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Journal of Experimental Orthopaedics


Background: Porous tantalum is currently used in orthopaedic surgery for a variety of indications including soft tissue re-attachment. However, the clinical results have been variable and a previous laboratory study has suggested that tantalum may actually inhibit chick tendon fibroblasts. The influence of tantalum on human cell-types involved in soft tissue re-attachment has not been defined.

Methods: Human fibroblasts, human osteoblasts and human mesenchymal stem cells were plated on glass cover slips, half of which were coated with tantalum. Cell numbers were assessed at 1, 2, 7 and 14 days using Cyquant® assay. Cell adhesion and morphology were assessed using light microscopy at 7, 14 and 28 days. To reduce the effect of an expected rate of error, n = 4 was utilised for each cell type and the experiment was repeated twice.

Results: Statistically similar numbers of human osteoblasts and human mesenchymal stem cells were present at 14 days on tantalum-coated and uncoated glass cover slips, revealing no inhibitory effect on cell proliferation. More than double the number of human fibroblasts was seen on tantalum-coated cover slips at that time point (compared to controls), which was statistically significant (p < 0.0001). Morphological assessment revealed normal cell spreading and adhesion on both substrates at all time points.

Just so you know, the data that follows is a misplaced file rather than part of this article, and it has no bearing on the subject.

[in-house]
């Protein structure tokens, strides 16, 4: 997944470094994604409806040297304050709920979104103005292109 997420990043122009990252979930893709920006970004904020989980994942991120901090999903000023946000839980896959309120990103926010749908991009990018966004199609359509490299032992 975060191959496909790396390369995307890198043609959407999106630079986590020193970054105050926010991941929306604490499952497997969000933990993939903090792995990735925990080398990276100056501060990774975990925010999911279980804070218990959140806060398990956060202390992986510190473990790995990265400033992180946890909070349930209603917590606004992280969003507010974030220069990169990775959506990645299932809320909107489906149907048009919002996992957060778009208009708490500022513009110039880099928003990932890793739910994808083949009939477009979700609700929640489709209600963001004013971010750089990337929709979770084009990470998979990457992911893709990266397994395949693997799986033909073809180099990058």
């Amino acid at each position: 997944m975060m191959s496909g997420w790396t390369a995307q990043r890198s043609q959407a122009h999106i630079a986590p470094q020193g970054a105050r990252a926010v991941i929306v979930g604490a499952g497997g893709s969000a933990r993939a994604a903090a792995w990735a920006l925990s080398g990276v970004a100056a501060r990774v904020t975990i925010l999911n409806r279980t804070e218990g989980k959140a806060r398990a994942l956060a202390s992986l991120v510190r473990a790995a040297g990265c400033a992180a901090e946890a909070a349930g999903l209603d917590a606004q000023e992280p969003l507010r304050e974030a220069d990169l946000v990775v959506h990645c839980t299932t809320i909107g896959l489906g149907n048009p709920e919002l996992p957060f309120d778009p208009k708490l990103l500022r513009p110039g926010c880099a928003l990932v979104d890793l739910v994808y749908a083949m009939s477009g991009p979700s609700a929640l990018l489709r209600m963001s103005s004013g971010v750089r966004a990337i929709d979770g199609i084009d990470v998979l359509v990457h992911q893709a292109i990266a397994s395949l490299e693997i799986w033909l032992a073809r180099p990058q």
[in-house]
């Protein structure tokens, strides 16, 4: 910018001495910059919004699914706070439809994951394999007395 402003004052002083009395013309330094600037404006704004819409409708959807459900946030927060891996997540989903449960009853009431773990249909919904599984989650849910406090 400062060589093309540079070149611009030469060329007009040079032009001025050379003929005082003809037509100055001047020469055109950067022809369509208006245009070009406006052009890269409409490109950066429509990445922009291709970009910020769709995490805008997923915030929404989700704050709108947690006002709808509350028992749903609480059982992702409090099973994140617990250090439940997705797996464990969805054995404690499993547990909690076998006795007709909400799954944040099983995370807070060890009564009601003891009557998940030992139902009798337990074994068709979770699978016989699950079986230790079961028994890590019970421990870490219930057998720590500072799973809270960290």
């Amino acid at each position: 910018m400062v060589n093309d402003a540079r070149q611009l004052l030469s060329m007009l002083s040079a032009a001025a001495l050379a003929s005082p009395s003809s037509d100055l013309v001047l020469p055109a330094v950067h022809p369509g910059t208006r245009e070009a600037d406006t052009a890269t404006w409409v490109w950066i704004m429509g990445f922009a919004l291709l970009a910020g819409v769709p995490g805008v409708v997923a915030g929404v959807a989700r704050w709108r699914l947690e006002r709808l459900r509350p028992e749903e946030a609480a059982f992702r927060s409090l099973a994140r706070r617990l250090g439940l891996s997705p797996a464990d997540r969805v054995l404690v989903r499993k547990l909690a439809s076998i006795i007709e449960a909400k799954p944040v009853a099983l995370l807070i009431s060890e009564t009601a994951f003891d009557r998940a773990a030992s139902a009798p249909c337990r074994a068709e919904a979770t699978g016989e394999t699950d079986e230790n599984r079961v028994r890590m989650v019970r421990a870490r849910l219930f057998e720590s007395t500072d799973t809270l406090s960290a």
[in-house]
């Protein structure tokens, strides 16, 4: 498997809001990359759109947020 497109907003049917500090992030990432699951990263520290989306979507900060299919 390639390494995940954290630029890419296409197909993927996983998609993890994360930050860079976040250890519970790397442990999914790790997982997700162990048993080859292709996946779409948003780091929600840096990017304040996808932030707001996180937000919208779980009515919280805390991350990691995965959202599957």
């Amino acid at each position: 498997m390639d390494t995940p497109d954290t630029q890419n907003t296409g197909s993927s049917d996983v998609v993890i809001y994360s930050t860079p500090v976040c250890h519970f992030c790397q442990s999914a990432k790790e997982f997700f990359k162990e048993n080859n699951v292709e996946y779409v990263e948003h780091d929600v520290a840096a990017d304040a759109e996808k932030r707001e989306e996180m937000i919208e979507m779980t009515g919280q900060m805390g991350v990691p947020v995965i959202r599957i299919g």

Conclusions: In vitro study demonstrates that Tantalum causes a significant increase in the proliferation of human fibroblasts with no quantifiable negative effects seen on fibroblast behaviour after 28 days culture. Furthermore, tantalum does not exert any inhibitory effects on the proliferation or behaviour of human osteoblasts or human mesenchymal stem cells. Tantalum could be an appropriate biomaterial for use in situations where soft tissue requires direct reattachment to implants and may stimulate soft tissue healing.



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Fibroblasts, Osteoblasts, Reattachment, Soft tissue, Stem-cells, Tantalum, Tendon